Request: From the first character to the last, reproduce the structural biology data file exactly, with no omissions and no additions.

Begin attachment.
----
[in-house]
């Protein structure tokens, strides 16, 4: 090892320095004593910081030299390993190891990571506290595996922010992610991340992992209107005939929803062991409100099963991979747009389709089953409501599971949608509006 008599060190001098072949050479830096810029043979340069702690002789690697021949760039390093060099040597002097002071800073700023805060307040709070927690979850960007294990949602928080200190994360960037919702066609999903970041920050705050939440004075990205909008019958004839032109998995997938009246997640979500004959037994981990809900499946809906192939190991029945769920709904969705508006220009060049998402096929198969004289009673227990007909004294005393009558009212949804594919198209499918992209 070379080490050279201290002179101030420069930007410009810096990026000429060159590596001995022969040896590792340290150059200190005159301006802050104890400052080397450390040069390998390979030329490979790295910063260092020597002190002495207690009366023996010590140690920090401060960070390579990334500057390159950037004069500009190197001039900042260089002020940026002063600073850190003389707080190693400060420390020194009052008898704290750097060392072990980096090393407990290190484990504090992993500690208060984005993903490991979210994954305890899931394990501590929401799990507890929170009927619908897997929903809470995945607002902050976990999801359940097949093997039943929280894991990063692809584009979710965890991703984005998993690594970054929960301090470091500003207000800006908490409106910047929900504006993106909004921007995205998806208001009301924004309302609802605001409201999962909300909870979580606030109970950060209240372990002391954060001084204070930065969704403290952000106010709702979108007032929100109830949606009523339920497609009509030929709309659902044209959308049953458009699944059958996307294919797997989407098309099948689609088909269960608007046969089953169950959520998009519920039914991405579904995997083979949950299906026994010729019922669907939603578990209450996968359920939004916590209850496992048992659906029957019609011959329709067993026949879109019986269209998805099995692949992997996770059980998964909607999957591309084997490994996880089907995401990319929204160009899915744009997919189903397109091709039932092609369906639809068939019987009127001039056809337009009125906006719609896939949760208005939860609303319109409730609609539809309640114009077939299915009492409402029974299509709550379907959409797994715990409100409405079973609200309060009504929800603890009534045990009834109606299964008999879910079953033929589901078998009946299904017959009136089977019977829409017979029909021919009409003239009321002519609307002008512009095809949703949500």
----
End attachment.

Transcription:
[in-house]
């Protein structure tokens, strides 16, 4: 090892320095004593910081030299390993190891990571506290595996922010992610991340992992209107005939929803062991409100099963991979747009389709089953409501599971949608509006 008599060190001098072949050479830096810029043979340069702690002789690697021949760039390093060099040597002097002071800073700023805060307040709070927690979850960007294990949602928080200190994360960037919702066609999903970041920050705050939440004075990205909008019958004839032109998995997938009246997640979500004959037994981990809900499946809906192939190991029945769920709904969705508006220009060049998402096929198969004289009673227990007909004294005393009558009212949804594919198209499918992209 070379080490050279201290002179101030420069930007410009810096990026000429060159590596001995022969040896590792340290150059200190005159301006802050104890400052080397450390040069390998390979030329490979790295910063260092020597002190002495207690009366023996010590140690920090401060960070390579990334500057390159950037004069500009190197001039900042260089002020940026002063600073850190003389707080190693400060420390020194009052008898704290750097060392072990980096090393407990290190484990504090992993500690208060984005993903490991979210994954305890899931394990501590929401799990507890929170009927619908897997929903809470995945607002902050976990999801359940097949093997039943929280894991990063692809584009979710965890991703984005998993690594970054929960301090470091500003207000800006908490409106910047929900504006993106909004921007995205998806208001009301924004309302609802605001409201999962909300909870979580606030109970950060209240372990002391954060001084204070930065969704403290952000106010709702979108007032929100109830949606009523339920497609009509030929709309659902044209959308049953458009699944059958996307294919797997989407098309099948689609088909269960608007046969089953169950959520998009519920039914991405579904995997083979949950299906026994010729019922669907939603578990209450996968359920939004916590209850496992048992659906029957019609011959329709067993026949879109019986269209998805099995692949992997996770059980998964909607999957591309084997490994996880089907995401990319929204160009899915744009997919189903397109091709039932092609369906639809068939019987009127001039056809337009009125906006719609896939949760208005939860609303319109409730609609539809309640114009077939299915009492409402029974299509709550379907959409797994715990409100409405079973609200309060009504929800603890009534045990009834109606299964008999879910079953033929589901078998009946299904017959009136089977019977829409017979029909021919009409003239009321002519609307002008512009095809949703949500």